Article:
In the end, I decided to hire a car for the day through Edmonds Transport. After getting off the cruise ship on the first tender boat and enjoying some time hanging on the nearby beaches before the crowds got there it was time to hit the road.
We met a worker at the designated drop-off point and did a bit of paperwork and then the car is all ours. We head off up the road and across the island. The first stop of the day is the one I am most excited about, visiting the Natural Pool.
After a twenty-minute or so drive across the island along some windy roads we come across a pretty empty parking area and the wooden shack I had read about online. We managed to pay the entry fee in Australian Dollars since this is what we were cruising with.
From there we follow the not overly marked trail by using an offline version of Google Maps downloaded on my phone. This proves quite helpful as crossing the stream it isn’t easy to spot where the trail begins again.
Nevertheless, after about a 10 or so-minute walk we arrive at the Isle Of Pines Natural Pool. Since it is only about 10 am it is still pretty quiet with only a few other groups visiting.
We set up under some nearby pine trees dumping down our bags and laying down a couple of towels. The weather isn’t the best but determined to make the most of it I grab my snorkeling gear and jump on in.
The water wasn’t the warmest with the sun not out so it was a jump straight in situation. Honestly, I was absolutely amazed by the coral formations and fish in this incredible pool of water, no wonder it is also known as the natural aquarium.
There were triggerfish, clownfish, and more that I couldn’t even name. They were also surprisingly large and the water is a lot deeper in parts than it looks. It is quite a different experience than swimming out in the open ocean with currents and waves. Basically, it is more enjoyable and relaxing.
No doubt I didn’t visit the Isle Of Pines Natural Pool in its best state, though we still had a great time. On a gorgeous sunny day, we could have easily spent a few hours here relaxing and exploring! Nevertheless, it is still 100% worth visiting.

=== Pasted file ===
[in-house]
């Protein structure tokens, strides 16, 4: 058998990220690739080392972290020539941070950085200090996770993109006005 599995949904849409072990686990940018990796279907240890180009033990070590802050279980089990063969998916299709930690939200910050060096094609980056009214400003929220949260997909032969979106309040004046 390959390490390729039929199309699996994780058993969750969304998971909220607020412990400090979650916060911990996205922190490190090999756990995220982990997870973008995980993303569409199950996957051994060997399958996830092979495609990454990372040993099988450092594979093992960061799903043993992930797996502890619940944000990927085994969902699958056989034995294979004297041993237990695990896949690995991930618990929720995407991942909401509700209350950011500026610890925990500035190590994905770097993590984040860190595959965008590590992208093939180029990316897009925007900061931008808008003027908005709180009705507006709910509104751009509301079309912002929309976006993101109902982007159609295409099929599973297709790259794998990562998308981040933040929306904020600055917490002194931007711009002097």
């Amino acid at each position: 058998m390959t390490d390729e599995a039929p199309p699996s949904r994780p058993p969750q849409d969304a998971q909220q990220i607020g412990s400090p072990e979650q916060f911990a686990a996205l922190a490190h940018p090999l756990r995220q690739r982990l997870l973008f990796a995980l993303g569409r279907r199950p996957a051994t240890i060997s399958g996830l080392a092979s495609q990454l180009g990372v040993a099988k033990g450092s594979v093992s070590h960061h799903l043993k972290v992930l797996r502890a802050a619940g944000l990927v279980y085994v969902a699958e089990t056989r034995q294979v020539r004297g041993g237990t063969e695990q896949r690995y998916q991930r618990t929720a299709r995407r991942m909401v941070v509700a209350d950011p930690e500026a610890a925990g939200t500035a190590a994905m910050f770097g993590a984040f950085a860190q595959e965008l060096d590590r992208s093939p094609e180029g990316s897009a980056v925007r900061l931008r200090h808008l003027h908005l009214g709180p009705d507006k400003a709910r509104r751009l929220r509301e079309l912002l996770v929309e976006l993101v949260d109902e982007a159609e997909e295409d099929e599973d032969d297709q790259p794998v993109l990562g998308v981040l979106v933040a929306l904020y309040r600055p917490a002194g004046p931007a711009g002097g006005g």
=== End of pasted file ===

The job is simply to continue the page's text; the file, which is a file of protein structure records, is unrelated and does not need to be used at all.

What To Pack For The Isle Of Pines Natural Pool
If you are planning to visit the Isle of Pines Natural Pool, here are some tips on what to pack for your trip:
Snorkeling gear: You will need a mask, snorkel, and fins to explore the underwater world of the natural pool. You can also bring a waterproof camera or GoPro to capture the amazing marine life.
Sun protection: The sun can be very strong in New Caledonia, especially on the water. Make sure to pack sunscreen, sunglasses, a hat, and a rash guard or a long-sleeved shirt to protect your skin from sunburn and UV rays.
Water shoes: The natural pool is accessed by a 10-minute walk from the parking lot or a 40-minute walk from Upi Bay, where you can take a traditional Melanesian canoe. The path is shaded by columnar pines, but you might encounter some crabs or sharp rocks along the way. Water shoes can help you avoid any discomfort or injury on your feet.
Swimsuit and towel: You will definitely want to swim in the natural pool. Bring a swimsuit that is comfortable and suitable for snorkeling. You might also want to bring a towel to dry off after your swim, or a sarong that can double as a cover-up.
Picnic lunch and water: There are no shops or restaurants near the natural pool, so you will need to bring your own food and drinks. Pack a picnic lunch with some sandwiches, fruits, snacks, and water bottles. You can enjoy your meal on the beach or on the rocks overlooking the pool. Remember to take your rubbish with you and leave no trace behind.
Cash: The entrance fee to the natural pool is $9.00 / 1,000 XPF per person. You will need to pay this in cash at the gate. There are no ATMs near the natural pool, so make sure to withdraw some cash beforehand.